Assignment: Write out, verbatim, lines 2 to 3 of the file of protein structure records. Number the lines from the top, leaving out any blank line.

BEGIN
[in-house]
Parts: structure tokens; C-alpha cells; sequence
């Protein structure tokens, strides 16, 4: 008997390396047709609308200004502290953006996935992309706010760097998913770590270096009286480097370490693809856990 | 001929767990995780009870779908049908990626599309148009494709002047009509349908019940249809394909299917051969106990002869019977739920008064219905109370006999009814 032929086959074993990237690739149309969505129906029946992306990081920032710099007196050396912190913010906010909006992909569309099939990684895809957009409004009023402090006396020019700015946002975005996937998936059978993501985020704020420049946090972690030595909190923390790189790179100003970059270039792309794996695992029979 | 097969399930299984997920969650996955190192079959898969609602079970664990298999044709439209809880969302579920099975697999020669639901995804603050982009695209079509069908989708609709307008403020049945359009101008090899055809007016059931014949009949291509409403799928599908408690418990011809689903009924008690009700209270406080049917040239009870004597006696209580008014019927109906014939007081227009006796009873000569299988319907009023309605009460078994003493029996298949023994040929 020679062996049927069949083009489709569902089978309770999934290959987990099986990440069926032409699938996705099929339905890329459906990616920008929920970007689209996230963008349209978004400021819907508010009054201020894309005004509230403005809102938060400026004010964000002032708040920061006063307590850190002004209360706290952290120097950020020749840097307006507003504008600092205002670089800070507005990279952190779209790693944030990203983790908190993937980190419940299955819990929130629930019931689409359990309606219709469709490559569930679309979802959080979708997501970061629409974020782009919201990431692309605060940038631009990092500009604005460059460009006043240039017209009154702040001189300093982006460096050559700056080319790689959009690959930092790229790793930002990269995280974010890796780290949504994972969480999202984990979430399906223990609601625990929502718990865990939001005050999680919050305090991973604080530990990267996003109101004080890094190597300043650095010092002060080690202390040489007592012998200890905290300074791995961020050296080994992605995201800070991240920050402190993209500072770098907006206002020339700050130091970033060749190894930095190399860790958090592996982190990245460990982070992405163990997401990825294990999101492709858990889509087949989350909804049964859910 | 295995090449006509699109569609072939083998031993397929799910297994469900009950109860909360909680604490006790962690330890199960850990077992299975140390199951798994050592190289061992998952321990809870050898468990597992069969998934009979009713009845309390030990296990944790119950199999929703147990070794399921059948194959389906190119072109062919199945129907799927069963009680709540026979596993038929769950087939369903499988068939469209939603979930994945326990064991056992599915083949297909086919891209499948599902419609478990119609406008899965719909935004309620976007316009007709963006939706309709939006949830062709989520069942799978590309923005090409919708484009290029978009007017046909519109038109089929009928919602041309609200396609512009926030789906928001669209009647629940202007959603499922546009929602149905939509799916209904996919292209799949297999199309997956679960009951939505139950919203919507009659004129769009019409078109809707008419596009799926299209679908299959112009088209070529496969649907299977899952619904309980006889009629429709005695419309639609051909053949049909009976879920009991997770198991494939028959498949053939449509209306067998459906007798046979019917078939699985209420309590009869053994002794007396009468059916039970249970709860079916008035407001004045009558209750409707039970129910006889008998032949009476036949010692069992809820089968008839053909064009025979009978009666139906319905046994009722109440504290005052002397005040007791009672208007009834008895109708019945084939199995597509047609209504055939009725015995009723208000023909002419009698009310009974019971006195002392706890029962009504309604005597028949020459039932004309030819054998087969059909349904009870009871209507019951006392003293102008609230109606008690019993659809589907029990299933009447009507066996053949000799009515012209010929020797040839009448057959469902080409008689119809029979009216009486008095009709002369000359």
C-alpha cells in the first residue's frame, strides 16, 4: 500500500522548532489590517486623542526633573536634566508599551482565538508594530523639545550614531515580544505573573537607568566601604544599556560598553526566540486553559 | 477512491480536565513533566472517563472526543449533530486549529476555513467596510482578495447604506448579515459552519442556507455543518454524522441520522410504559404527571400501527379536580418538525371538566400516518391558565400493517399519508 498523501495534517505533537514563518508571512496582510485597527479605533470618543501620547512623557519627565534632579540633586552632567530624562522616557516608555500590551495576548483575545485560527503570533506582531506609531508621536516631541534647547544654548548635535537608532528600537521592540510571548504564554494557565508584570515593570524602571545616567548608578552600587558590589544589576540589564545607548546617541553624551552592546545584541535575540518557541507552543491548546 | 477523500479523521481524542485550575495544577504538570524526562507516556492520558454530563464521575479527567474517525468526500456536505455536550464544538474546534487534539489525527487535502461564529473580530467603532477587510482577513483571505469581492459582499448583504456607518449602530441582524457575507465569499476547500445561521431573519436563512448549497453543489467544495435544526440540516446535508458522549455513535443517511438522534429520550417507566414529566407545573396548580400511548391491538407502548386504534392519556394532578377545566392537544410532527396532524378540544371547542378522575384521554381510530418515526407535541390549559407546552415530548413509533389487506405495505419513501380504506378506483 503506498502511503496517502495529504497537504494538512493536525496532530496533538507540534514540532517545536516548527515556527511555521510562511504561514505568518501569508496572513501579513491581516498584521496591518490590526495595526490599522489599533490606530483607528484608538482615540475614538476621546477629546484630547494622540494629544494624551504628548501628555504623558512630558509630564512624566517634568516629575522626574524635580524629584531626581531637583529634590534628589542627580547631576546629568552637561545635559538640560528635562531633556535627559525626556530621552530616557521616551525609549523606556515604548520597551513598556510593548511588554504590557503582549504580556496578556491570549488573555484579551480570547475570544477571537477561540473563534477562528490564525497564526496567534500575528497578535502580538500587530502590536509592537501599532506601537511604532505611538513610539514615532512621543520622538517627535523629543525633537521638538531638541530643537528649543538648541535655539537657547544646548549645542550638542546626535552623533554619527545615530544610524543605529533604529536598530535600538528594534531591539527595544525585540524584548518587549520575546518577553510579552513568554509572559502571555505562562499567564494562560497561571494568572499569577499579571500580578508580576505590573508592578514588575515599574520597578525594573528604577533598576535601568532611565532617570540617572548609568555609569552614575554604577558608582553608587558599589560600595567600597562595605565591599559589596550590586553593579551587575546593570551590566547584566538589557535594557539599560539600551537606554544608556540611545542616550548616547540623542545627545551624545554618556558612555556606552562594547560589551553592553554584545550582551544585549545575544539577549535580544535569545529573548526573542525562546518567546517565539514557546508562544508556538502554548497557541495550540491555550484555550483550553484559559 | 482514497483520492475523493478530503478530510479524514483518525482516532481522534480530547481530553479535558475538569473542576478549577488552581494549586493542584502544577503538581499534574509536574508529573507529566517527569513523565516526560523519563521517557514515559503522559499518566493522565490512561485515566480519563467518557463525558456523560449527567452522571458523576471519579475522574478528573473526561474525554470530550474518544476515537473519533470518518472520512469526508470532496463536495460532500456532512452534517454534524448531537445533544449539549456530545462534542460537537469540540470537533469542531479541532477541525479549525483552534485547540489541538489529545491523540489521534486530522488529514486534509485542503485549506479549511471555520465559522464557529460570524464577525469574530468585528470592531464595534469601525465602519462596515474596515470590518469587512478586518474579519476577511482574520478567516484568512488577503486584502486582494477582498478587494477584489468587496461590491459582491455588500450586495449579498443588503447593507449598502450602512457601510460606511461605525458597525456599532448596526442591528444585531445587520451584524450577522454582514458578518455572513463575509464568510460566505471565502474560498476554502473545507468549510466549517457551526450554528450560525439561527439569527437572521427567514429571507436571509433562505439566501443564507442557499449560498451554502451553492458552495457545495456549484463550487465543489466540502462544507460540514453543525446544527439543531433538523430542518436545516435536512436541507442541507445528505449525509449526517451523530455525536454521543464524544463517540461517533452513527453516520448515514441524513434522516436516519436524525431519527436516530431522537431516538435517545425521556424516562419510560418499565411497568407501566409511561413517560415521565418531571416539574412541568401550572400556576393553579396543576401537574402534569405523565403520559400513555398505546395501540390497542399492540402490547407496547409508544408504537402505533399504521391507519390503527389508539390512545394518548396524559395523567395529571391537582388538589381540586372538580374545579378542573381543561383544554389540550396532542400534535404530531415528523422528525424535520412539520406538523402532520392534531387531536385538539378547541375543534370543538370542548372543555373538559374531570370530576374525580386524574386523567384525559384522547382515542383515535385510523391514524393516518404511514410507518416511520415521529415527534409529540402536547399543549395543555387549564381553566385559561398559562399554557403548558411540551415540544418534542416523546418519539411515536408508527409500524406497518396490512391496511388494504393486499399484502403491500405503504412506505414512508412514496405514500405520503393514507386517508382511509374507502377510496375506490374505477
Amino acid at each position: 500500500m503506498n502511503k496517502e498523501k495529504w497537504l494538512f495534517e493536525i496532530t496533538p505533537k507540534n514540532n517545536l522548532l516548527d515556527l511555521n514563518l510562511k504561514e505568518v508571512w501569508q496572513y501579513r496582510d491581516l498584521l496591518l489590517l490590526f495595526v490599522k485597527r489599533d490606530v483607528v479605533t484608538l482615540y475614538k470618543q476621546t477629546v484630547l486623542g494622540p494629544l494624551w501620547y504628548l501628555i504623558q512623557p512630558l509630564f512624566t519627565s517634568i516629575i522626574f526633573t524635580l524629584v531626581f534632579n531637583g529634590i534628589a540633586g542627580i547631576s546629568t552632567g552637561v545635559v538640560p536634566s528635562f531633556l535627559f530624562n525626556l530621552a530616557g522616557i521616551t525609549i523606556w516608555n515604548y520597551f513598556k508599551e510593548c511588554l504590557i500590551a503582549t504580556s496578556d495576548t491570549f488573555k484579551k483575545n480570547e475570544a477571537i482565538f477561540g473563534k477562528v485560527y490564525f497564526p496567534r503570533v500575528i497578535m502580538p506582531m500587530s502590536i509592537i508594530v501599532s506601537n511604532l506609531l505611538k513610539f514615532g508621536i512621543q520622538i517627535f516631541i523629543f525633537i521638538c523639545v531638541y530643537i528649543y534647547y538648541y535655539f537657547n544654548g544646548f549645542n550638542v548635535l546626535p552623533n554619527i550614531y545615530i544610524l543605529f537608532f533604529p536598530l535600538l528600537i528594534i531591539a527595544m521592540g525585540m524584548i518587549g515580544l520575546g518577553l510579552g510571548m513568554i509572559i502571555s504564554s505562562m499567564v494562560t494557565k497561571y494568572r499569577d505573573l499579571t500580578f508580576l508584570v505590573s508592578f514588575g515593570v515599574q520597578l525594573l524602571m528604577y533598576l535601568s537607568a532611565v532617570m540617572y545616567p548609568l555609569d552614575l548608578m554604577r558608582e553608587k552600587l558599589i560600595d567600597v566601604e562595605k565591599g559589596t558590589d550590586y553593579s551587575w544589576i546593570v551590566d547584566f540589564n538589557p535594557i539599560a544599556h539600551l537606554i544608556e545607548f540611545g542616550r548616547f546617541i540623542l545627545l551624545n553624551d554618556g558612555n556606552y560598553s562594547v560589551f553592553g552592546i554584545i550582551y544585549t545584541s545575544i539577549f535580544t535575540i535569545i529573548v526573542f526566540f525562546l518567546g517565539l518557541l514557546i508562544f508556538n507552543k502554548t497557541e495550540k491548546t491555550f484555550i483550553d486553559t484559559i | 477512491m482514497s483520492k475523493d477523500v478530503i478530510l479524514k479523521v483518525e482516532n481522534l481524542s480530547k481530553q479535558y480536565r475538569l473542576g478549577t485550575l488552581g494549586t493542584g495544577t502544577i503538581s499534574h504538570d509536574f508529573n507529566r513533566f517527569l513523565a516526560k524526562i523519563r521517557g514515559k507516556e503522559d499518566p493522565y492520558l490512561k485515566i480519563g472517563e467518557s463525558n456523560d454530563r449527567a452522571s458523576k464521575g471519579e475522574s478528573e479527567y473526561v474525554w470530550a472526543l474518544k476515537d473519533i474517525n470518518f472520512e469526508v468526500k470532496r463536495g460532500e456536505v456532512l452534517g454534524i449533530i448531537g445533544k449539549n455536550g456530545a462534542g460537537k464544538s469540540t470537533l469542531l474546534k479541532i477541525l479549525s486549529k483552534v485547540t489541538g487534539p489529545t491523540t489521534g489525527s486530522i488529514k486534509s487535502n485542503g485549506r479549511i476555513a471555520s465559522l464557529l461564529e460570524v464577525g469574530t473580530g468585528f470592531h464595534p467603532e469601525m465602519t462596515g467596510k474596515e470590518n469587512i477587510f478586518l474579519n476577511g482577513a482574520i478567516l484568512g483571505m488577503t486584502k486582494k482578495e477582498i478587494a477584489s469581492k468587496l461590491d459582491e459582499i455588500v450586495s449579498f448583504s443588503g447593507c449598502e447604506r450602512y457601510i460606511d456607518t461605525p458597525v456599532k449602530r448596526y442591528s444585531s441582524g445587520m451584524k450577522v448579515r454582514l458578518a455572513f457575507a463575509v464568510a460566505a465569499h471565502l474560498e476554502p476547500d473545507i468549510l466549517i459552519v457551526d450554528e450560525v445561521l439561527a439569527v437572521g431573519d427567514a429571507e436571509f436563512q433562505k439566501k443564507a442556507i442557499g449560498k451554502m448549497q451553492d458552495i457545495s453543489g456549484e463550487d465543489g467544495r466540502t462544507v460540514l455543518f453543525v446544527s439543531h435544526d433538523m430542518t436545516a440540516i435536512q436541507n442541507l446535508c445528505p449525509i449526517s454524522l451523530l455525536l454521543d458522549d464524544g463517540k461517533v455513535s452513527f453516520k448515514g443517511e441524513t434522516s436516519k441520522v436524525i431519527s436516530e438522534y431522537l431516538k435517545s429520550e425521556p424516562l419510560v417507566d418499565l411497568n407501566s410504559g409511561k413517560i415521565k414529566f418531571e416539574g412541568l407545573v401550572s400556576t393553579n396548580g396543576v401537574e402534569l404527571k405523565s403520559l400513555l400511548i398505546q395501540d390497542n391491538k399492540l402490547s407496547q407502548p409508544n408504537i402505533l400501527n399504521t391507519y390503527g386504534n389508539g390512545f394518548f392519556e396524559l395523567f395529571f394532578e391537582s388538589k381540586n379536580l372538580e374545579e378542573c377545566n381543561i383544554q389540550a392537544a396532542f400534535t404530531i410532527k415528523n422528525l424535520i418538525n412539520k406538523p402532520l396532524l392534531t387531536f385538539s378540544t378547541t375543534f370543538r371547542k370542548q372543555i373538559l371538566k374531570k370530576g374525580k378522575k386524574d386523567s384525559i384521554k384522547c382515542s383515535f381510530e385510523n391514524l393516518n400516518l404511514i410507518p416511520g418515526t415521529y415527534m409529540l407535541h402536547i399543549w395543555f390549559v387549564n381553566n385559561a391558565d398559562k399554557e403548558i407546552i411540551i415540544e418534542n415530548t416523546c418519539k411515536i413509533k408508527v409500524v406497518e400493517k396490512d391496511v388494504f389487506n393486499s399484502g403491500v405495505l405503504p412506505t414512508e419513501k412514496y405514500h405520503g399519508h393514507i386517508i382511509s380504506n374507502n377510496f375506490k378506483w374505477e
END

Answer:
Parts: structure tokens; C-alpha cells; sequence
């Protein structure tokens, strides 16, 4: 008997390396047709609308200004502290953006996935992309706010760097998913770590270096009286480097370490693809856990 | 001929767990995780009870779908049908990626599309148009494709002047009509349908019940249809394909299917051969106990002869019977739920008064219905109370006999009814 032929086959074993990237690739149309969505129906029946992306990081920032710099007196050396912190913010906010909006992909569309099939990684895809957009409004009023402090006396020019700015946002975005996937998936059978993501985020704020420049946090972690030595909190923390790189790179100003970059270039792309794996695992029979 | 097969399930299984997920969650996955190192079959898969609602079970664990298999044709439209809880969302579920099975697999020669639901995804603050982009695209079509069908989708609709307008403020049945359009101008090899055809007016059931014949009949291509409403799928599908408690418990011809689903009924008690009700209270406080049917040239009870004597006696209580008014019927109906014939007081227009006796009873000569299988319907009023309605009460078994003493029996298949023994040929 020679062996049927069949083009489709569902089978309770999934290959987990099986990440069926032409699938996705099929339905890329459906990616920008929920970007689209996230963008349209978004400021819907508010009054201020894309005004509230403005809102938060400026004010964000002032708040920061006063307590850190002004209360706290952290120097950020020749840097307006507003504008600092205002670089800070507005990279952190779209790693944030990203983790908190993937980190419940299955819990929130629930019931689409359990309606219709469709490559569930679309979802959080979708997501970061629409974020782009919201990431692309605060940038631009990092500009604005460059460009006043240039017209009154702040001189300093982006460096050559700056080319790689959009690959930092790229790793930002990269995280974010890796780290949504994972969480999202984990979430399906223990609601625990929502718990865990939001005050999680919050305090991973604080530990990267996003109101004080890094190597300043650095010092002060080690202390040489007592012998200890905290300074791995961020050296080994992605995201800070991240920050402190993209500072770098907006206002020339700050130091970033060749190894930095190399860790958090592996982190990245460990982070992405163990997401990825294990999101492709858990889509087949989350909804049964859910 | 295995090449006509699109569609072939083998031993397929799910297994469900009950109860909360909680604490006790962690330890199960850990077992299975140390199951798994050592190289061992998952321990809870050898468990597992069969998934009979009713009845309390030990296990944790119950199999929703147990070794399921059948194959389906190119072109062919199945129907799927069963009680709540026979596993038929769950087939369903499988068939469209939603979930994945326990064991056992599915083949297909086919891209499948599902419609478990119609406008899965719909935004309620976007316009007709963006939706309709939006949830062709989520069942799978590309923005090409919708484009290029978009007017046909519109038109089929009928919602041309609200396609512009926030789906928001669209009647629940202007959603499922546009929602149905939509799916209904996919292209799949297999199309997956679960009951939505139950919203919507009659004129769009019409078109809707008419596009799926299209679908299959112009088209070529496969649907299977899952619904309980006889009629429709005695419309639609051909053949049909009976879920009991997770198991494939028959498949053939449509209306067998459906007798046979019917078939699985209420309590009869053994002794007396009468059916039970249970709860079916008035407001004045009558209750409707039970129910006889008998032949009476036949010692069992809820089968008839053909064009025979009978009666139906319905046994009722109440504290005052002397005040007791009672208007009834008895109708019945084939199995597509047609209504055939009725015995009723208000023909002419009698009310009974019971006195002392706890029962009504309604005597028949020459039932004309030819054998087969059909349904009870009871209507019951006392003293102008609230109606008690019993659809589907029990299933009447009507066996053949000799009515012209010929020797040839009448057959469902080409008689119809029979009216009486008095009709002369000359």